The Reasoned Review

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The Coming Totalitarianism

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Chris Hedges in Alternet with one of the most well-written dissections of our modern politics I’ve ever read:

Democracy, a system ideally designed to challenge the status quo, has been corrupted and tamed to slavishly serve the status quo. We have undergone, as John Ralston Saul writes, a coup d’état in slow motion. And the coup is over. They won. We lost. The abject failure of activists to push corporate, industrialized states toward serious environmental reform, to thwart imperial adventurism or to build a humane policy toward the masses of the world’s poor stems from an inability to recognize the new realities of power. The paradigm of power has irrevocably altered and so must the paradigm of resistance alter.

Too many resistance movements continue to buy into the facade of electoral politics, parliaments, constitutions, bills of rights, lobbying and the appearance of a rational economy. The levers of power have become so contaminated that the needs and voices of citizens have become irrelevant. The election of Barack Obama was yet another triumph of propaganda over substance and a skillful manipulation and betrayal of the public by the mass media. We mistook style and ethnicity – an advertising tactic pioneered by the United Colors of Benetton and Calvin Klein – for progressive politics and genuine change. We confused how we were made to feel with knowledge. But the goal, as with all brands, was to make passive consumers mistake a brand for an experience. Obama, now a global celebrity, is a brand. He had almost no experience besides two years in the senate, lacked any moral core and was sold as all things to all people. The Obama campaign was named Advertising Age’s marketer of the year for 2008 and edged out runners-up Apple and Take it from the professionals. Brand Obama is a marketer’s dream. President Obama does one thing and Brand Obama gets you to believe another. This is the essence of successful advertising. You buy or do what the advertisers want because of how they can make you feel.

We can march in Copenhagen. We can join Bill McKibben’s worldwide day of climate protests. We can compost in our backyards and hang our laundry out to dry. We can write letters to our elected officials and vote for Barack Obama, but the power elite is impervious to the charade of democratic participation. Power is in the hands of moral and intellectual trolls who are ruthlessly creating a system of neo-feudalism and killing the ecosystem that sustains the human species. And appealing to their better nature, or seeking to influence the internal levers of power, will no longer work.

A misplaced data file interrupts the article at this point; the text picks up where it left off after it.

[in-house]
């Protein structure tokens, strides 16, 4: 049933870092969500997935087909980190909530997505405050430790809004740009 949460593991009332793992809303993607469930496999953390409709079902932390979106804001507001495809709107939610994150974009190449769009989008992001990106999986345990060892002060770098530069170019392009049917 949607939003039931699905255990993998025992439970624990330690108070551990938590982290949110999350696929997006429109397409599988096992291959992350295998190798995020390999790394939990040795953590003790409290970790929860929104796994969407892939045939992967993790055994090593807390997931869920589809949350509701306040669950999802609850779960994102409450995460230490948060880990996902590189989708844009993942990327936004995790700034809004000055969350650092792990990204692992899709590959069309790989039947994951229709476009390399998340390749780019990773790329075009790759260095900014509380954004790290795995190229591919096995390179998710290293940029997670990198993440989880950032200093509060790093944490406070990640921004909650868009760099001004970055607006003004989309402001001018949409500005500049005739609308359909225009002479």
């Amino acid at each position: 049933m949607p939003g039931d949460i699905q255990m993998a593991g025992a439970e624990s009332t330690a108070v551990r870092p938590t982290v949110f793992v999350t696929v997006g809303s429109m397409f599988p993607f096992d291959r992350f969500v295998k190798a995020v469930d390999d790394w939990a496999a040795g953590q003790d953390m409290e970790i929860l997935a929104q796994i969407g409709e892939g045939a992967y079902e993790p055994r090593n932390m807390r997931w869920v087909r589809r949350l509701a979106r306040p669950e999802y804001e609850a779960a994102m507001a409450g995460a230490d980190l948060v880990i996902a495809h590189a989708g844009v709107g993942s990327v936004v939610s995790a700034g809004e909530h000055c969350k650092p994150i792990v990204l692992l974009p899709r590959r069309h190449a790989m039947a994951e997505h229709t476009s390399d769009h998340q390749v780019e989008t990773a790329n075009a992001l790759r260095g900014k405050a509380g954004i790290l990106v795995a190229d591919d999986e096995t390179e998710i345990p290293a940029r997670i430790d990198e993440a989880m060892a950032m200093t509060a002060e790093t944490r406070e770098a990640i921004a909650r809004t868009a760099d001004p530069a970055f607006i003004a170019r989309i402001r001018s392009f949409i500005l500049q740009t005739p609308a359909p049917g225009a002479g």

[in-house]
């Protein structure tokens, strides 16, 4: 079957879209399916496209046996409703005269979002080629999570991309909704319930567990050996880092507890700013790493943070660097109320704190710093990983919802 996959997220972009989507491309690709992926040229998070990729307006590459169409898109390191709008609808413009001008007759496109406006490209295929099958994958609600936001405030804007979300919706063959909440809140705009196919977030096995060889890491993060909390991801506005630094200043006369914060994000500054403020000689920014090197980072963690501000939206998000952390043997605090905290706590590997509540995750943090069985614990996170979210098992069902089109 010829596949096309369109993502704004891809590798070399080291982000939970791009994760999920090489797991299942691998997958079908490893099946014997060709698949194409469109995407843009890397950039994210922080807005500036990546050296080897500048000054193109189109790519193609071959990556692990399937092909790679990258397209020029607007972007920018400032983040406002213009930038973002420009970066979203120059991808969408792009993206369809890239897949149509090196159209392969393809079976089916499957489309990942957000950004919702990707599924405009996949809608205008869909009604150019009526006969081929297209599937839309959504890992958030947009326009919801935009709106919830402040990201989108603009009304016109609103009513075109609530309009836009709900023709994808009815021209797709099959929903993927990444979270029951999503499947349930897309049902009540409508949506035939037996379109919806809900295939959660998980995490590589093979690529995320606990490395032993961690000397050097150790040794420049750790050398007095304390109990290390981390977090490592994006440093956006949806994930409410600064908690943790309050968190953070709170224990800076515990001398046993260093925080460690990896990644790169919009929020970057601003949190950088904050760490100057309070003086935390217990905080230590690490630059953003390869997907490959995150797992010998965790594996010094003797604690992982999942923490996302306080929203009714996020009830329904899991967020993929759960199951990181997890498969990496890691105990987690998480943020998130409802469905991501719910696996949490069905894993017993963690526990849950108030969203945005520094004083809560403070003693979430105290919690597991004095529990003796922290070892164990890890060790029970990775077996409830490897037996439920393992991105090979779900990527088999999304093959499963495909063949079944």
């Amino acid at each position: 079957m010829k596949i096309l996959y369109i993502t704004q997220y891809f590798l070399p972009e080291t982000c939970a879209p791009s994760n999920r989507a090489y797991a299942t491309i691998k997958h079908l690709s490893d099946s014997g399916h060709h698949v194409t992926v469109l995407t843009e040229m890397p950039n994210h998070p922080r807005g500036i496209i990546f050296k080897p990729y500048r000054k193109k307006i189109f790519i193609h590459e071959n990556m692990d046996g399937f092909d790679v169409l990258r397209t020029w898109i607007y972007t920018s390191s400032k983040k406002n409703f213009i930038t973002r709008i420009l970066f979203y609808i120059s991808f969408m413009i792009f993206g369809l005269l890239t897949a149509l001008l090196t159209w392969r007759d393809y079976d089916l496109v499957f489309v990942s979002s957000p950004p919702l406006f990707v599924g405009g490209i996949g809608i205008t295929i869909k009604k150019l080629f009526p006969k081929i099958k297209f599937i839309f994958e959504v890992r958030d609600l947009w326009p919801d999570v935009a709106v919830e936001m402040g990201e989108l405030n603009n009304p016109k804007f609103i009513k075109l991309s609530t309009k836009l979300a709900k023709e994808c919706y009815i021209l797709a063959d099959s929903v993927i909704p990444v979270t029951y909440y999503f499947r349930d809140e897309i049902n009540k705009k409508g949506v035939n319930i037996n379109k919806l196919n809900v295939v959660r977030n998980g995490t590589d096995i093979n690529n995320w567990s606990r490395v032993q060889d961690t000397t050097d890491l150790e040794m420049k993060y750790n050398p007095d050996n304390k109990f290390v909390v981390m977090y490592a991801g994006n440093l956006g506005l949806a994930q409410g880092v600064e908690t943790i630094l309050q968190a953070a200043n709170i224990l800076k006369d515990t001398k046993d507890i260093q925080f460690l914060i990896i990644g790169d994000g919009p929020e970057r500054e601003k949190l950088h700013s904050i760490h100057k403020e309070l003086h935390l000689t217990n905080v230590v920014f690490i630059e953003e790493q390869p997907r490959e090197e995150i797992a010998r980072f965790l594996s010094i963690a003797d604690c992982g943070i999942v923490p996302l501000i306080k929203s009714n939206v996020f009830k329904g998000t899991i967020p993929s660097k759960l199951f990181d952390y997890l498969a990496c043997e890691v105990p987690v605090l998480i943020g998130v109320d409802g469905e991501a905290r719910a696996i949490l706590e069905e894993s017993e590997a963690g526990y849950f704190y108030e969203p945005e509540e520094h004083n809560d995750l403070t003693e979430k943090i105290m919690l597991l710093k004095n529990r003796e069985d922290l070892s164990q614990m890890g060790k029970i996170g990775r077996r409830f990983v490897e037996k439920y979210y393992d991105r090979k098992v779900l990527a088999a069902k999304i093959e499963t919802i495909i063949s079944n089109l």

The absurd idea that the marketplace alone should determine economic and political constructs led industrial nations to sacrifice other areas of human importance – from working conditions, to taxation, to child labor, to hunger, to health and pollution – on the altar of free trade. It left the world’s poor worse off and the United States with the largest deficits – which can never be repaid – in human history. The massive bailouts, stimulus packages, giveaways and short-term debt, along with imperial wars we can no longer afford, will leave the United States struggling to finance nearly $5 trillion in debt this year. This will require Washington to auction off about $96 billion in debt a week. Once China and the oil-rich states walk away from our debt, which one day has to happen, the Federal Reserve will become the buyer of last resort. The Fed has printed perhaps as much as two trillion new dollars in the last two years, and buying this much new debt will see it, in effect, print trillions more. This is when inflation, and most likely hyperinflation, will turn the dollar into junk. And at that point the entire system breaks down.

All traditional standards and beliefs are shattered in a severe economic crisis. The moral order is turned upside down. The honest and industrious are wiped out while the gangsters, profiteers and speculators walk away with millions. The elite will retreat, as Naomi Klein has written in The Shock Doctrine, into gated communities where they will have access to services, food, amenities and security denied to the rest of us. We will begin a period in human history when there will be only masters and serfs. The corporate forces, which will seek to make an alliance with the radical Christian right and other extremists, will use fear, chaos, the rage at the ruling elites and the specter of left-wing dissent and terrorism to impose draconian controls to ruthlessly extinguish opposition movements. And while they do it, they will be waving the American flag, chanting patriotic slogans, promising law and order and clutching the Christian cross. Totalitarianism, George Orwell pointed out, is not so much an age of faith but an age of schizophrenia. “A society becomes totalitarian when its structure becomes flagrantly artificial,” Orwell wrote. “That is when its ruling class has lost its function but succeeds in clinging to power by force or fraud.” Our elites have used fraud. Force is all they have left.


Written by pavanvan

March 18, 2010 at 8:28 pm

Let Them Eat Cake

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Jeff Strabone waxes philosophic in 3 Quarks Daily: